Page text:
Captain Describes Quick, Fiery, Disappearance Of Colliding Ships
MANILA, Philippines (AP) _ A tanker and passenger ship apparently had no time to radio for help after colliding and vanished in a huge fireball just minutes after the few survivors were plucked from the sea, the captain of the first vessel to reach the scene said today.
Capt. Melecio Barranco of the ferry Don Claudio said the flames were so huge he could not make out, even with binoculars, either the 2,215-ton Dona Paz or the oil-laden 629-ton Victor.
The two ships exploded in flames and sank Dec. 20 in the Tablas Straits off Mindoro island 110 miles southeast of Manila in the century’s worst peacetime disaster at sea.
An estimated 1,630 people were listed as missing and presumed dead in the disaster, but no one knows exactly how many people were aboard the Dona Paz.
Barranco spoke to the Philippine Coast Guard’s Board of Marine Inquiry as it began a formal inquiry into the collision.
The Don Claudio was steaming toward Manila at 10:30 p.m. when a lookout spotted fire and thick smoke eight miles away, Barranco told the board. He said he was on the scene about 45 minutes later, rescuing survivors.
Barranco said the stricken vessels appeared on his radar screen only as one mass, and he could not not see either of them because of the fire, which he described as being ″as big as a 10-story building.″
″At 12:10 a.m., a big ball of flame shot up into the sky,″ Barranco said. ″When the flames subsided, the object on the radar screen was gone.″
By then all of the 26 known survivors had been rescued: 24 Don Paz passengers and two of the tanker’s 13 crew members.
Barranco said his ship and at least four other vessels that apparently responded to radio messages from the Don Claudio searched the area for two more hours but found nothing.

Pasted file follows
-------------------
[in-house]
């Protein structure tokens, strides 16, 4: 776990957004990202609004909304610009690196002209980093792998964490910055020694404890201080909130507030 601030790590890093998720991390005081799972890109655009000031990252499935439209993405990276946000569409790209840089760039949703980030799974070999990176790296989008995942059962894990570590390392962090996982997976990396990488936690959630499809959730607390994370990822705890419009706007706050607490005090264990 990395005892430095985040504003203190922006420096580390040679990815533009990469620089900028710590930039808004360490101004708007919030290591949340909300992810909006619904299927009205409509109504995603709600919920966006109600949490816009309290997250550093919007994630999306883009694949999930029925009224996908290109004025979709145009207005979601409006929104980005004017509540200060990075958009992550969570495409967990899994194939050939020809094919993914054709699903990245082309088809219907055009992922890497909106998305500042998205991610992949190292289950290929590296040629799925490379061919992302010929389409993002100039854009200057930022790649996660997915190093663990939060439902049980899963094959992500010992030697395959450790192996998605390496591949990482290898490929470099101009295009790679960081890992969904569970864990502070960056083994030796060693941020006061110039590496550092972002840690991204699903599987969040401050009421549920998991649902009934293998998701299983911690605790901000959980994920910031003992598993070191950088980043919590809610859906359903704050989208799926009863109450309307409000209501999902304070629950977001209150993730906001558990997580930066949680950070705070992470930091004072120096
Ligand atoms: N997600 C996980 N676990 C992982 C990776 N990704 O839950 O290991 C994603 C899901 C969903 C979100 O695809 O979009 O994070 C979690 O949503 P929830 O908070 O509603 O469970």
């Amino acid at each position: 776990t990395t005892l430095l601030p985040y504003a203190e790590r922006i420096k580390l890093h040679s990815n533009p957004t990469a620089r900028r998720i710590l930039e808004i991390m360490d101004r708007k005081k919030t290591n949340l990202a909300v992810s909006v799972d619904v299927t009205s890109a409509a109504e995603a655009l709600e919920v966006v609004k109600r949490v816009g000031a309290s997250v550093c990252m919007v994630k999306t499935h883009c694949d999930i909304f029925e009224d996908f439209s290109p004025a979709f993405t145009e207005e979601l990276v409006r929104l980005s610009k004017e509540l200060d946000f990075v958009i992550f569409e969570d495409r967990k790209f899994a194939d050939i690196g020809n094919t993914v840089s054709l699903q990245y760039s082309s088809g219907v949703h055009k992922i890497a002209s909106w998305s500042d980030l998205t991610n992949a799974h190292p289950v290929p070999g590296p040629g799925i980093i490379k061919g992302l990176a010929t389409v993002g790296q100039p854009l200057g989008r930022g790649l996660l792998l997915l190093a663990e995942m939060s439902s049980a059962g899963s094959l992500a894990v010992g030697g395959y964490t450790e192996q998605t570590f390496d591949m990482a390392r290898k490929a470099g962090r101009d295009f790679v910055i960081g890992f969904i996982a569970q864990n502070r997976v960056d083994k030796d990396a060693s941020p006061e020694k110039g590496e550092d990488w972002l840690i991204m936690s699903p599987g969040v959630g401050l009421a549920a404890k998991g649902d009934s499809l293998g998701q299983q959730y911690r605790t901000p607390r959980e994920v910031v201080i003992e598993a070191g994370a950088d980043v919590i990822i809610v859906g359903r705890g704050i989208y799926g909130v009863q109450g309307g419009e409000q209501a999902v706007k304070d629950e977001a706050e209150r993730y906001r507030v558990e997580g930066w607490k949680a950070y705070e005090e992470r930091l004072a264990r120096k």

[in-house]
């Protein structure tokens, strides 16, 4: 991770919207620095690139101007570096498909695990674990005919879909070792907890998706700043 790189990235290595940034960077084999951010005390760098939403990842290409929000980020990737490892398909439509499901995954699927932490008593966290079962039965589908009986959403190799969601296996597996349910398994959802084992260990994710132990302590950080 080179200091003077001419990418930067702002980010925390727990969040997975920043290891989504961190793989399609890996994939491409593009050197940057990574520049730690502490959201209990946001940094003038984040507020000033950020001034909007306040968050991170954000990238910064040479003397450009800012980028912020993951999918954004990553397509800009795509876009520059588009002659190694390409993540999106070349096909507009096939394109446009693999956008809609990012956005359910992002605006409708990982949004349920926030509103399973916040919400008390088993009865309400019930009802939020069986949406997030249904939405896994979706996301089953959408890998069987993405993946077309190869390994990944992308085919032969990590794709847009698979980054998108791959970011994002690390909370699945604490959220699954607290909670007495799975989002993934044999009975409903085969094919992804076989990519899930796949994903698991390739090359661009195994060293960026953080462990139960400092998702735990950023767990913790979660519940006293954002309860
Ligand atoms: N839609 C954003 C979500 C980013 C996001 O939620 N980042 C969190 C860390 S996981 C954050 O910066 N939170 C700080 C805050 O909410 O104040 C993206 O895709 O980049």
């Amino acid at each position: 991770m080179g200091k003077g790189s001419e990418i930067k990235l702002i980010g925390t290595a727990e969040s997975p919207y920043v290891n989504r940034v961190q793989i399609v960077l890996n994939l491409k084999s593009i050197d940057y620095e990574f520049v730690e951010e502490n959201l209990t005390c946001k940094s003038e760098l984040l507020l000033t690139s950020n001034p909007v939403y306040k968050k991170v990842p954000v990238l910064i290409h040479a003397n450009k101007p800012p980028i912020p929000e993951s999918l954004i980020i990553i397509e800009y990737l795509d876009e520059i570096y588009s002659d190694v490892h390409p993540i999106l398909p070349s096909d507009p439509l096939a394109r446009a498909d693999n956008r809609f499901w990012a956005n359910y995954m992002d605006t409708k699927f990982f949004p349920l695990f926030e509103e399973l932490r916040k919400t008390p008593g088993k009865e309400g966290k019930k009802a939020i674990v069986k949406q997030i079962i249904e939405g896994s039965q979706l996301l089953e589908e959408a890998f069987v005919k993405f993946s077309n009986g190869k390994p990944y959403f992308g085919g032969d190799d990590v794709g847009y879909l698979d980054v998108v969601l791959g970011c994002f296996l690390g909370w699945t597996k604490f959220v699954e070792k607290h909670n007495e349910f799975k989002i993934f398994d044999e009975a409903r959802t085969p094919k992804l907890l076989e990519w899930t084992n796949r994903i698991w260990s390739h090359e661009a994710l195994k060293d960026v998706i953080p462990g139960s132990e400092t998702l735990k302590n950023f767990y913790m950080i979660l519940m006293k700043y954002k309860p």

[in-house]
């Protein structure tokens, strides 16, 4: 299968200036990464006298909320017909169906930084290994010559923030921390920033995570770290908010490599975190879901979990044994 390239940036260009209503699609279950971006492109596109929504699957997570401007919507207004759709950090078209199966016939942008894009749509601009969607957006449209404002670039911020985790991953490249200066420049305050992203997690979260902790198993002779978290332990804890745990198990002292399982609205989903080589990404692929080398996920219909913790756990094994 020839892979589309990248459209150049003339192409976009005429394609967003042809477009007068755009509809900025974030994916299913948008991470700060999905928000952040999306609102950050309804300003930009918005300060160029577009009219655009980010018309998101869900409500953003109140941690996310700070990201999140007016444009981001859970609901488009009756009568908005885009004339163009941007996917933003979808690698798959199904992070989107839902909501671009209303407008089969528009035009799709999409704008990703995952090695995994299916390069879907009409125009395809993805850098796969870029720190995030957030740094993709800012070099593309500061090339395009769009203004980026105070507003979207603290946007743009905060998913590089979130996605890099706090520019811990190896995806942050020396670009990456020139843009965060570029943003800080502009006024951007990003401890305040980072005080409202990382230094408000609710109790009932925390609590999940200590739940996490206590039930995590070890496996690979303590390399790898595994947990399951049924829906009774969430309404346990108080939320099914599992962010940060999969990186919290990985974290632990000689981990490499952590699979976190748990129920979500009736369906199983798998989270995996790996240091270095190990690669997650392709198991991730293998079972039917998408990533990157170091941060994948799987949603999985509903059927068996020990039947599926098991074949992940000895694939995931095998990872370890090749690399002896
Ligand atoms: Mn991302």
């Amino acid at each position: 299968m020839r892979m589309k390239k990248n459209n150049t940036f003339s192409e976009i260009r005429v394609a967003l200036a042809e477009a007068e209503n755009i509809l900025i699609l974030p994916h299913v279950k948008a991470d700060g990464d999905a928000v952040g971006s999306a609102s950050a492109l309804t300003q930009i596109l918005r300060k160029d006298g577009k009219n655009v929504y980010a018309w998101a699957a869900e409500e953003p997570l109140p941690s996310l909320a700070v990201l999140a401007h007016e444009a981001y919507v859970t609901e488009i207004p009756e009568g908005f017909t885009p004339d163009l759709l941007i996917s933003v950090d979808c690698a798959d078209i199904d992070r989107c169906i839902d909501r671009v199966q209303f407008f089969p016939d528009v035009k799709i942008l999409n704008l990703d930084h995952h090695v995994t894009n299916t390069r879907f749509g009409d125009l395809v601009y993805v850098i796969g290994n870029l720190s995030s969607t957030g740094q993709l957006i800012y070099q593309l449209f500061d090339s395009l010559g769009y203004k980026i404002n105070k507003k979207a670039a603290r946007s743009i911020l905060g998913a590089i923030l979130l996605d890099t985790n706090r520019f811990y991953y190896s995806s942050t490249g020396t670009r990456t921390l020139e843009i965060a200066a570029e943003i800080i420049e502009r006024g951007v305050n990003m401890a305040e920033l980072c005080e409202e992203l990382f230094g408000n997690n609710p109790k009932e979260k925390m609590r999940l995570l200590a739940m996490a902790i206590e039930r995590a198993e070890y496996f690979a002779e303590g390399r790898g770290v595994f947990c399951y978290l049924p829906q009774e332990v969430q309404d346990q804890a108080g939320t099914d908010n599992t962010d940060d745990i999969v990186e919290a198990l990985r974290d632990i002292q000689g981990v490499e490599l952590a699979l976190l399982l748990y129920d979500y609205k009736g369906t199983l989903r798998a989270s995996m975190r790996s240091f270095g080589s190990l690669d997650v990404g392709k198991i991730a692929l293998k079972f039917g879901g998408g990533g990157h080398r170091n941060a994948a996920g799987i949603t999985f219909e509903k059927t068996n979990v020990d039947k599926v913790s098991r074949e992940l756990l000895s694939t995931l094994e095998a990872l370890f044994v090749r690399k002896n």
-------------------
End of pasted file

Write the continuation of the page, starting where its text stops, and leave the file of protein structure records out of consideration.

″All we saw were pieces of styrofoam,″ he added.
The captain said none of the 26 survivors had life jackets. The coast guard said only 133 bodies had been recovered.
Earlier, Vicente Gambito, vice president of the Sulpicio Lines Inc., owner of the Dona Paz, said he did not think the Dona Paz was able to send out any distress messages. Barranco said his radio operator had not picked up a distress signal from either ship.
On questioning from board members, Barranco said two tanker crewmen told him they were asleep when the collision occurred.
″They said that when they woke up, their ship was already on fire and they immediately jumped into the water,″ he said.
Coast guard officials said they have failed to locate either of the crewmen, who Barranco said suffered only minors burns.
Sulpicio Lines officials said earlier that 1,583 passengers and 60 crewmen were listed on the Dona Paz’ manifest. Philippine passenger manifests do not include children and people who buy tickets aboard ship.
On questioning by board members and lawyers representing the victims, Gambito said the Dona Paz had at least 1,562 passengers, 44 more than its authorized capacity of 1,518.
Capt. Dario Fajardo, chairman of the five-member board and deputy coast guard commander, said he will subpoena officials of Victor Shipping Corp., the reported owner of the tanker. The company has refused to make any statement since the disaster.